The annual meeting of the American Association of Colleges of Pharmacy was held from July 21 to 25 in Boston and attracted approximately 2,700 participants, including clinicians, academicians, allied health professionals, and others interested in pharmacy and pharmacy education. The conference highlighted how new approaches to work relationships lead to greater success, current U.S. Food and Drug Administration practice in the review of drug applications, and the root causes of the opioid crisis and how pharmacists can reverse the trend.
In the social and administrative sciences roundtable session, Lourdes G. Planas, Ph.D., of the University of Oklahoma Health Sciences Center in Oklahoma City, discussed the definitions of the Reach, Effectiveness, Adoption, Implementation, and Maintenance (RE-AIM) model components developed by Russell Glasgow, as well as specific questions and measures to consider using and useful strategies for applying the model to pharmacy practice-based research.
“One of our key conclusions was awareness of the importance of using a framework such as the RE-AIM model to plan, implement, and evaluate practice interventions. If the ultimate goal is to develop a practice innovation that persists beyond a research study, careful attention to the RE-AIM dimensions is essential. No one wants to see an effective practice intervention funded by research dollars go away after the research project concludes because the intervention was not sustainable,” Planas said. “Practice-based research using the RE-AIM model is essential to producing practice-based evidence that pharmacist interventions are valuable, clinically and economically, to patients, providers, and the health care system.”
During a mini session focusing on smartphones, social media, and their effects on student mental health, Jeff Cain, Ed.D., of the University of Kentucky College of Pharmacy in Lexington, discussed factors contributing to the growing mental health crisis among college students. Many possible contributors include workload, finances, pressure to succeed, and breakdown in family structures. There is also a strong correlation between this crisis and use of smartphones and social media.
“College-age students exchanged many real-life relationships for digital ones that lack emotional nourishment. There is no escape from bad news because it is bombarding them through social media. They are viewing others’ curated lives. They sleep with their phones, which interrupts sleep. Therefore, they suffer from anxiety, stress, and depression,” Cain said. “Research shows smartphone presence reduces empathy and cognitive capacity. My research has shown relatively high rates of nomophobia among students. The problem is insidious because there are many positive uses of these tools, which are embedded in our lives.”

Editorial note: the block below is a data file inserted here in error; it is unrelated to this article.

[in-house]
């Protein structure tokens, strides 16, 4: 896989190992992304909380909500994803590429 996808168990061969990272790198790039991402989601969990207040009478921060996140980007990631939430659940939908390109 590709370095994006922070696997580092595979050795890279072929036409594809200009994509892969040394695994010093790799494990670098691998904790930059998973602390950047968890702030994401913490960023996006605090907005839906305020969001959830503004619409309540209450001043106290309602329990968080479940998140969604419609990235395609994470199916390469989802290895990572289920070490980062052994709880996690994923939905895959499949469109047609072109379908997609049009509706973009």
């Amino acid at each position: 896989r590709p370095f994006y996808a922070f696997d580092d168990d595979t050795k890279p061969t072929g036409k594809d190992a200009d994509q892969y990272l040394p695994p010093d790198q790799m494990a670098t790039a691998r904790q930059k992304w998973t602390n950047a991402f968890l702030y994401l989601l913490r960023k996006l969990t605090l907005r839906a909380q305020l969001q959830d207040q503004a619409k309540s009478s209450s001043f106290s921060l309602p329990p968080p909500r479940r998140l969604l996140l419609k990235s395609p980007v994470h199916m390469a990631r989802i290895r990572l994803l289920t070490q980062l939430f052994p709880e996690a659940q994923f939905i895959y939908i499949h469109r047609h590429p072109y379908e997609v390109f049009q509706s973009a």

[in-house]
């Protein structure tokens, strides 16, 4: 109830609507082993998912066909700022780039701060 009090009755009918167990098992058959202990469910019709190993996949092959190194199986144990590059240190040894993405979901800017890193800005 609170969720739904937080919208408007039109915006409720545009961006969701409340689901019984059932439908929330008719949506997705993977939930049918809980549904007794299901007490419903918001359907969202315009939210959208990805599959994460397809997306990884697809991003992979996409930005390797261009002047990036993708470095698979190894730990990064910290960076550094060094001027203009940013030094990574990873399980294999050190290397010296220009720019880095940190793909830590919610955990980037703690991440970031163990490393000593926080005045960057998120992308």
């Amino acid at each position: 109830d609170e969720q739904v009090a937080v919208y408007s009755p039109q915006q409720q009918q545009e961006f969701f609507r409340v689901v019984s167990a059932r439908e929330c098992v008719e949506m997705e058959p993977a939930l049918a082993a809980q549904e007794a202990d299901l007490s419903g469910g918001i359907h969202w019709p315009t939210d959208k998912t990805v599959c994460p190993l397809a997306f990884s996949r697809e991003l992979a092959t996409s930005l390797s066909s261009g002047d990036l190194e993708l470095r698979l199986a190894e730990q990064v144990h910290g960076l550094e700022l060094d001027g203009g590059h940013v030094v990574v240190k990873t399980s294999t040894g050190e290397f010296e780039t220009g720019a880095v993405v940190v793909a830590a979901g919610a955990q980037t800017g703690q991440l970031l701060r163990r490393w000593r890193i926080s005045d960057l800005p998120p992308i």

According to Cain, colleges should begin including digital media “counseling” in their wellness initiatives.
“Colleges need to understand and be prepared to counsel and warn against the negative effects of digital media,” Cain concluded.
During another session focused on interprofessional approaches to self-care education in oral health, Jennifer L. Mazan, Pharm.D., of Midwestern University in Dover Grove, Ill., and colleagues discussed how pharmacists can provide recommendations to dentists and patient counseling regarding drug interactions between patient medications and dental medications; oral implications of disease states such as diabetes, bone health, immunosuppression and renal/hepatic dysfunction; side effects of herbals or medications such as anticoagulants and medications used for respiratory or mental health conditions; and dental pain management.
“Interprofessional education is pertinent in oral health education. Pharmacists can provide patient education and recommendations to physicians and dentists regarding oral health implications of medications and medical conditions,” Mazan said. “Currently, literature is scarce in regards to the impact of pharmacy services within a dental practice. However, one study showed that dentists were 81 percent less likely to prescribe opioids when pharmacy services were integrated into a free dental clinic, and, when pharmacy services were not employed, opioid prescribing was five times greater.”
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